Global Groove by Nam June Paik, 1973, film still. Courtesy of Electronic Arts Intermix (EAI), New York.
The Medium is the Message
Television Now and Then
1 August – 17 October
Nam June Paik (South Korea / USA), Carolee Schneemann (USA), Kevin Atherton (UK), George Barber (Guyana / UK), John Smith (UK), Jesse McLean (USA), Robyn Walton & Peter Cleveland (Aotearoa New Zealand), Janet Lilo (Ngāpuhi, Samoan, Niue / Aotearoa New Zealand), Joe Sheehan (Aotearoa New Zealand), Claudia Kogachi (Japan / Aotearoa New Zealand), Yvonne Todd (Aotearoa New Zealand), Edith Amituanai (Aotearoa New Zealand), Gordon H. Brown (Aotearoa New Zealand), also including material kindly donated from TVNZ Digital Production Library, Ngā Taonga Sound & Vision TVNZ Collection, The University of Auckland’s Cultural Collections and Video Data Bank.
Featuring new work in The Booth by Zheng Nuanzhi
“This is a glimpse of a video landscape of tomorrow, when you will be able to switch to any TV station on the earth, and TV guides will be as fat as the Manhattan telephone book” so begins the opening titles of Nam June Paik’s pioneering work Global Groove (1973).
The Medium is the Message is an exhibition that marks sixty years since the first official public television broadcast in Aotearoa from Gus Fisher Gallery’s iconic heritage building as former radio and television studios in Tāmaki Makaurau. This pioneering moment of collective ingenuity and experimentation informs the exhibition which considers televisions past and present through rarely seen archival film footage and ambitious artworks by internationally renowned artists to reflect on the role of television now.
The exhibition takes its title from a phrase coined by visionary philosopher and communications theorist Marshall McLuhan whose phrase “the medium is the message” draws attention to the medium itself and its influence. For McLuhan, a new medium can change the image we have of our own bodies, and a medium like television demands the participation of the whole being. In McLuhan’s theories on technology, we are made aware of the non-neutrality of mediums like television.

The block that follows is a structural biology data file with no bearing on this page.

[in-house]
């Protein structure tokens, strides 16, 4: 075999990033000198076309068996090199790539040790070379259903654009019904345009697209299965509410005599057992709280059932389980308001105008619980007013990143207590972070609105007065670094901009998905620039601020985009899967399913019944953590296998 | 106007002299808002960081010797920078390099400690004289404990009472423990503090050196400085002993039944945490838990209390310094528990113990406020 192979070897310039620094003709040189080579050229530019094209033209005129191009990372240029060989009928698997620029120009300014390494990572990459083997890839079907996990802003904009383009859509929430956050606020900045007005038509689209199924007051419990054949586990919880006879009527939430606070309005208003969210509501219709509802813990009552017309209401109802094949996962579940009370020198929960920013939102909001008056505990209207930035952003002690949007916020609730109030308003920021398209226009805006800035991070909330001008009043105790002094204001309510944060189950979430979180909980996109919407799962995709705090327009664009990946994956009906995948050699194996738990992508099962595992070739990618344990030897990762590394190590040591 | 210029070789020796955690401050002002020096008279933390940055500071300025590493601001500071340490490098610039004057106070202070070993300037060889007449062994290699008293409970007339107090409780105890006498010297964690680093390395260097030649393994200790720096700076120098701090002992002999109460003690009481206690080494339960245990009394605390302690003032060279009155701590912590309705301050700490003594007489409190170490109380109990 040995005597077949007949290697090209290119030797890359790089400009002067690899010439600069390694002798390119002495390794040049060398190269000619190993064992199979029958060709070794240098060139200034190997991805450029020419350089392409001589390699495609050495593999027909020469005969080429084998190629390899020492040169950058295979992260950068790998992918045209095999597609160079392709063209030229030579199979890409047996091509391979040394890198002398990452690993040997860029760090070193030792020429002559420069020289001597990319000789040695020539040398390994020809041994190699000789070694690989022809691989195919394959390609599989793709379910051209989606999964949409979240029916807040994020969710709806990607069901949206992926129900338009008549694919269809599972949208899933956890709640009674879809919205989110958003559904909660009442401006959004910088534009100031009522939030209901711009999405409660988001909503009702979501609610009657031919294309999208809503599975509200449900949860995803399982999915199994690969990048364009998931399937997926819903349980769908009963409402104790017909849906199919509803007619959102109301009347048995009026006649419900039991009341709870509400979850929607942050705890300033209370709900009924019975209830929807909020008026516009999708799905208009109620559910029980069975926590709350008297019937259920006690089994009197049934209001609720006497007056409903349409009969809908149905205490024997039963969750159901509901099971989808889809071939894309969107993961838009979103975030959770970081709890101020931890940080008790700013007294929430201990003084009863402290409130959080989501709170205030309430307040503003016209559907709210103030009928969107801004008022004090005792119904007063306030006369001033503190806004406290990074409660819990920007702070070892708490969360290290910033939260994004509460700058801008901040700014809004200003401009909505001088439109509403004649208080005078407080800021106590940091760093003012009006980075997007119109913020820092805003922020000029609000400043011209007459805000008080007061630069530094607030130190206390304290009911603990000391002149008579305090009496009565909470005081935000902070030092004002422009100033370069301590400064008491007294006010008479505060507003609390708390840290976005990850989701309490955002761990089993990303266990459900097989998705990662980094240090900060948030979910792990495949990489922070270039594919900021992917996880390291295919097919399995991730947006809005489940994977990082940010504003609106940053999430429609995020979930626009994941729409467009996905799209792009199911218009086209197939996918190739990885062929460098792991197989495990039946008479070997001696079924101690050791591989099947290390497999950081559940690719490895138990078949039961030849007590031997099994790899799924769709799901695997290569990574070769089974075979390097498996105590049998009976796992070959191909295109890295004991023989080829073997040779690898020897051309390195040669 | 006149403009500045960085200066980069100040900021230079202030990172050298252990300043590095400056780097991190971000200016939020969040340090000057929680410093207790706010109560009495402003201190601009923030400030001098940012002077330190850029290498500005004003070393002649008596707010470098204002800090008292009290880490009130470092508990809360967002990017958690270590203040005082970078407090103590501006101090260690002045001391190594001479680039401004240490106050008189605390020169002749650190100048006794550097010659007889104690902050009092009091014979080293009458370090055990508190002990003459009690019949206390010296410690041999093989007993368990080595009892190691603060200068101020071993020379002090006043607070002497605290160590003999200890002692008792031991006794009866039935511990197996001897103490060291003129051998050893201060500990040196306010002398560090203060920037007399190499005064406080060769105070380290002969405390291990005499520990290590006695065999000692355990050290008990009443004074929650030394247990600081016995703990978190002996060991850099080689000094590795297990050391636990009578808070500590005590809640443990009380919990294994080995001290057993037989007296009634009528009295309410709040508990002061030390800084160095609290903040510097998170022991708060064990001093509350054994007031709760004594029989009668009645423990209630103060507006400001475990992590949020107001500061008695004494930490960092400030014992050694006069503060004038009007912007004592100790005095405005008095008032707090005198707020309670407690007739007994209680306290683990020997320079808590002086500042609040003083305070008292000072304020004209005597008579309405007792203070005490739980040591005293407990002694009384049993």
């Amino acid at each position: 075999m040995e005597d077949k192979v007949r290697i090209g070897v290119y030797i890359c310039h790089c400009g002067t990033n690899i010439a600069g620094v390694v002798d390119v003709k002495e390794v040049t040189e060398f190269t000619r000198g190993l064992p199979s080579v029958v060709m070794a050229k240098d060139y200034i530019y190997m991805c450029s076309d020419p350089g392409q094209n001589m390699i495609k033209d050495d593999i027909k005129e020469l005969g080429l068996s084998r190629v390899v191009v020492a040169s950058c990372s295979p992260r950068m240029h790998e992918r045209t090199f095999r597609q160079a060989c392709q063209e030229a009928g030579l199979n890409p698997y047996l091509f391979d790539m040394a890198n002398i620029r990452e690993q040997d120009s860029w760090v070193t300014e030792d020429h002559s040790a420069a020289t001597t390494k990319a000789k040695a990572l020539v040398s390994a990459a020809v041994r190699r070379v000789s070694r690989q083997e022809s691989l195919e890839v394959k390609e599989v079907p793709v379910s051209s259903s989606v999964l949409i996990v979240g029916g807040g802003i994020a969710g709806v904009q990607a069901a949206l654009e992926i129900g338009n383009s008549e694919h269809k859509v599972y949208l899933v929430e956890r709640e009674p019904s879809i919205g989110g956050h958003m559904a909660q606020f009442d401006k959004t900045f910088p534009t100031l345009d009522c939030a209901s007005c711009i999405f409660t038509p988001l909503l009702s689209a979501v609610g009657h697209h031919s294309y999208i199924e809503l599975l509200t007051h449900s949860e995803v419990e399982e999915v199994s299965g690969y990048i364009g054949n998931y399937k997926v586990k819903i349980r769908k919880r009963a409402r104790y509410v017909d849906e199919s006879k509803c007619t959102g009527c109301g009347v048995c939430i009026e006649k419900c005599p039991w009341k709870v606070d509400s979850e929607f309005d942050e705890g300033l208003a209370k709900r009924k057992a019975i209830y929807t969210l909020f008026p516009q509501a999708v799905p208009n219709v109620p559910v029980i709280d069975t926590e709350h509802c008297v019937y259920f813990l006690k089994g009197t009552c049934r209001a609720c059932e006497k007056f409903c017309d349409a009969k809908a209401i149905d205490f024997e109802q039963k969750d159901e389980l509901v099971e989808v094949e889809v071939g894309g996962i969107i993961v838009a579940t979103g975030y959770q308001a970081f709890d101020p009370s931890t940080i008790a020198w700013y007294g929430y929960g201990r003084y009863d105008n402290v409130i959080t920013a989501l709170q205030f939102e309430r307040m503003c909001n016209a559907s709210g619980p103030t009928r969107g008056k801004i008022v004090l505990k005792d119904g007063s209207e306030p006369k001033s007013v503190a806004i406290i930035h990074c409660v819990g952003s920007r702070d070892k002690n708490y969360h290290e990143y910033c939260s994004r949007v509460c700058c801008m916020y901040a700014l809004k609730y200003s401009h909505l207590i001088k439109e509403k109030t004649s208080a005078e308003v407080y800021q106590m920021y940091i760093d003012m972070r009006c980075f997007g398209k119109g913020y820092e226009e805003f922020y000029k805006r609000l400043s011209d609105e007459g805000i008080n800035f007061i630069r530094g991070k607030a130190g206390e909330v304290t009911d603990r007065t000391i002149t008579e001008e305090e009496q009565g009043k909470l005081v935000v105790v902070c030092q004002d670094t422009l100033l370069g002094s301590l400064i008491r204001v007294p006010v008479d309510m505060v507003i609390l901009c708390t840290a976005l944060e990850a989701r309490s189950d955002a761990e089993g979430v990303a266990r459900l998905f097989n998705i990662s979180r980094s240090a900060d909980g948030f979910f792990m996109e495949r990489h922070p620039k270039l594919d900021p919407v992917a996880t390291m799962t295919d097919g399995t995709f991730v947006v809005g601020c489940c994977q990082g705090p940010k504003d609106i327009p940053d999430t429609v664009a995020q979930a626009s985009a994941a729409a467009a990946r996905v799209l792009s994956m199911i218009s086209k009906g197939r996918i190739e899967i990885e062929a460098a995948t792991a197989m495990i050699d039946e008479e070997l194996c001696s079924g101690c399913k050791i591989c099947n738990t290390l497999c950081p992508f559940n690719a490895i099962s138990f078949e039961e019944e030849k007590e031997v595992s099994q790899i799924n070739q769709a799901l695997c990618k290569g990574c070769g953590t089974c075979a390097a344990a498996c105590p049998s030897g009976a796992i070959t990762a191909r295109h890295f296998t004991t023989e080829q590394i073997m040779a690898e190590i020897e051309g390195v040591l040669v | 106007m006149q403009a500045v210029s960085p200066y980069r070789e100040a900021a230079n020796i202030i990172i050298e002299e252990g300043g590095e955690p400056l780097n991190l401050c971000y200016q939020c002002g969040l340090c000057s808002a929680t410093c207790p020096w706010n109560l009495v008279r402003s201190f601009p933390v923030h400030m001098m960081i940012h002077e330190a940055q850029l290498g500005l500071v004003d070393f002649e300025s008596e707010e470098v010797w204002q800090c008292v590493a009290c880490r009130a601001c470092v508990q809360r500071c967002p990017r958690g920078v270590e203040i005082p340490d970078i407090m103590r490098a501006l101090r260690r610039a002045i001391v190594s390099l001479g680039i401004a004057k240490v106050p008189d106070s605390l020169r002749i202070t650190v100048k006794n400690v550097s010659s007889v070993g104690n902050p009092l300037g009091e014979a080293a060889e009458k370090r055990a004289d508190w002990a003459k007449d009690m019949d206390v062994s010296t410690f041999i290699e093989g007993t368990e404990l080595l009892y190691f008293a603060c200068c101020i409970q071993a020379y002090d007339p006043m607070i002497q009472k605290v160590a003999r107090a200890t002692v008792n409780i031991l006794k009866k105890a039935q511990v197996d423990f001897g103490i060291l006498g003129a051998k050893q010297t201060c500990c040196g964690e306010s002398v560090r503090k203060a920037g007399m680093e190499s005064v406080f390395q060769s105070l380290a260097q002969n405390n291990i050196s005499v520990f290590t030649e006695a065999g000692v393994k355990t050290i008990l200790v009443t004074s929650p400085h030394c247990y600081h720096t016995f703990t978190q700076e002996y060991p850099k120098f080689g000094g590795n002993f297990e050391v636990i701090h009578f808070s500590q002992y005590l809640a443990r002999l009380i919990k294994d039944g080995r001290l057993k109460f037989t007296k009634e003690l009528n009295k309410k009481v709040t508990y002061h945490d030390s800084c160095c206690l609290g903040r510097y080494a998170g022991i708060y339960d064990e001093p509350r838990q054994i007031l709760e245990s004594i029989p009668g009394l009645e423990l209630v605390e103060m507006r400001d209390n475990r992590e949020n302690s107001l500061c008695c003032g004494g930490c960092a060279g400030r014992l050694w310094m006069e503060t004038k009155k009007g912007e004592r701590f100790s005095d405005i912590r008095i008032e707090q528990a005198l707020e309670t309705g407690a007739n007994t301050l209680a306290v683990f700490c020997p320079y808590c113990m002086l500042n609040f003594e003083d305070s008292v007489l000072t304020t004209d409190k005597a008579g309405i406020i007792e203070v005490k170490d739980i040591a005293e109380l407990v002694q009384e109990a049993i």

A starting point for the exhibition is the work of Nam June Paik, often referred to as the father of video art. Paik was influenced by Marshall McLuhan’s theories on technology, particularly his concept of the global village; a simultaneous happening or “all-at-once-ness” where society is interconnected by the influence of electronic technology. Pioneering the use of television and video in art, Paik used an experimental approach to counter the domination of public service and commercial television. This experimentation is epitomised in his seminal work Global Groove (1973), a critical proposition in the form of a television programme where inter-cut sequences of music, dancing and artist performances occur through a kaleidoscopic and ever-changing environment. Encountering Paik’s Global Groove over 40 years on, we are welcomed into a new landscape where time is reduced to the present moment.
In 2020, our experience with television and broadcasting has irrevocably changed as has its position as a source for information. Forever altered by the internet, television has arguably taken on a secondary role – part entertainment, part information and part reality; how we choose to engage is a fluid entity no longer governed by our remote controls.
The Medium is the Message introduces a critical juxtaposition between public television and radio transmissions, and contemporary artistic responses. Navigating the choppy waters of news bulletins, television talent shows and much loved soap operas, The Medium is the Message proposes a line of continuity from the 1960s to the present day that both celebrates and problematizes our much loved relationship with broadcasting.
Did you work in the Shortland Street Studios, or visit them between 1960 – 1989? We’d love to hear your stories! Get in touch with us at firstname.lastname@example.org
Carolee Schneemann, Devour (film still), 2003-04. ©The Nancy Spero and Leon Golub Foundation for the Arts Courtesy of Galerie Lelong & Co.
Top of the World, television programme, 1977. Produced by Tom Parkinson with set design by Roy Good. Image courtesy of Roy Good.
Kevan Moore and Ian Ingley on the set of C’mon, 1968. Produced by Kevan Moore, set design by Alan Pearson and Roy Good. Photograph courtesy of Roy Good.
Joe Sheehan, The Quick and the Dead: Suite #4. Photograph by Kallan MacLeod. Courtesy the Artist and Tim Melville Gallery.
The Howard Morrison Quartet were the first music act to perform live on New Zealand television. Listen to their songs below!
This exhibition is kindly sponsored by
This exhibition is kindly supported by